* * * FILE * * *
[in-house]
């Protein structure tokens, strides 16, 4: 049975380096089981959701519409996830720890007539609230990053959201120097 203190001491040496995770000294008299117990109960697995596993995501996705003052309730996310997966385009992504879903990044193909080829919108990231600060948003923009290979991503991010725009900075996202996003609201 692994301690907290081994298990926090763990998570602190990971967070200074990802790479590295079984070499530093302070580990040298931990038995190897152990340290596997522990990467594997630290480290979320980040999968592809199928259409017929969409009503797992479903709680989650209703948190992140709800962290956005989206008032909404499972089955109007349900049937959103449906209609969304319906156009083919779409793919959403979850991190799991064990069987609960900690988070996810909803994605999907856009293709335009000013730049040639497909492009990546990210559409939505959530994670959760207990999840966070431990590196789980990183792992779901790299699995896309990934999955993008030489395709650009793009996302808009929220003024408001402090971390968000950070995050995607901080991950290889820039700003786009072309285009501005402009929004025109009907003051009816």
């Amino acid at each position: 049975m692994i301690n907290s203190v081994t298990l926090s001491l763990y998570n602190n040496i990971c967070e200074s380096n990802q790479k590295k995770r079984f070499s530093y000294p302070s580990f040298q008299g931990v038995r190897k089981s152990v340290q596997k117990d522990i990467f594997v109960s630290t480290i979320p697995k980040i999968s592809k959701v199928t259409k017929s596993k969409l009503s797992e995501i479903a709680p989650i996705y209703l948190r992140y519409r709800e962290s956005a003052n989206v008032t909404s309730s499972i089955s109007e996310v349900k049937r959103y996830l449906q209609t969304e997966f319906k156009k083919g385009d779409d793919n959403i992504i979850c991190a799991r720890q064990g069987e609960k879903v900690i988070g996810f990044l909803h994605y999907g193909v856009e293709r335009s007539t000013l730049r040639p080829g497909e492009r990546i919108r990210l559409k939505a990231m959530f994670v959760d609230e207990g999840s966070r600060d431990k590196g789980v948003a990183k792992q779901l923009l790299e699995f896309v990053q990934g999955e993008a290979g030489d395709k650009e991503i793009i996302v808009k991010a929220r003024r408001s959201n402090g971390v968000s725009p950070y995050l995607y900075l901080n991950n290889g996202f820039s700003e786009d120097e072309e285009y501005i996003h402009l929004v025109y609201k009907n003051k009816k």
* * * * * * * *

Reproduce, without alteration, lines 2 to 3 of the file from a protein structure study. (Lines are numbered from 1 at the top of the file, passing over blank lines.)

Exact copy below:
């Protein structure tokens, strides 16, 4: 049975380096089981959701519409996830720890007539609230990053959201120097 203190001491040496995770000294008299117990109960697995596993995501996705003052309730996310997966385009992504879903990044193909080829919108990231600060948003923009290979991503991010725009900075996202996003609201 692994301690907290081994298990926090763990998570602190990971967070200074990802790479590295079984070499530093302070580990040298931990038995190897152990340290596997522990990467594997630290480290979320980040999968592809199928259409017929969409009503797992479903709680989650209703948190992140709800962290956005989206008032909404499972089955109007349900049937959103449906209609969304319906156009083919779409793919959403979850991190799991064990069987609960900690988070996810909803994605999907856009293709335009000013730049040639497909492009990546990210559409939505959530994670959760207990999840966070431990590196789980990183792992779901790299699995896309990934999955993008030489395709650009793009996302808009929220003024408001402090971390968000950070995050995607901080991950290889820039700003786009072309285009501005402009929004025109009907003051009816």
């Amino acid at each position: 049975m692994i301690n907290s203190v081994t298990l926090s001491l763990y998570n602190n040496i990971c967070e200074s380096n990802q790479k590295k995770r079984f070499s530093y000294p302070s580990f040298q008299g931990v038995r190897k089981s152990v340290q596997k117990d522990i990467f594997v109960s630290t480290i979320p697995k980040i999968s592809k959701v199928t259409k017929s596993k969409l009503s797992e995501i479903a709680p989650i996705y209703l948190r992140y519409r709800e962290s956005a003052n989206v008032t909404s309730s499972i089955s109007e996310v349900k049937r959103y996830l449906q209609t969304e997966f319906k156009k083919g385009d779409d793919n959403i992504i979850c991190a799991r720890q064990g069987e609960k879903v900690i988070g996810f990044l909803h994605y999907g193909v856009e293709r335009s007539t000013l730049r040639p080829g497909e492009r990546i919108r990210l559409k939505a990231m959530f994670v959760d609230e207990g999840s966070r600060d431990k590196g789980v948003a990183k792992q779901l923009l790299e699995f896309v990053q990934g999955e993008a290979g030489d395709k650009e991503i793009i996302v808009k991010a929220r003024r408001s959201n402090g971390v968000s725009p950070y995050l995607y900075l901080n991950n290889g996202f820039s700003e786009d120097e072309e285009y501005i996003h402009l929004v025109y609201k009907n003051k009816k």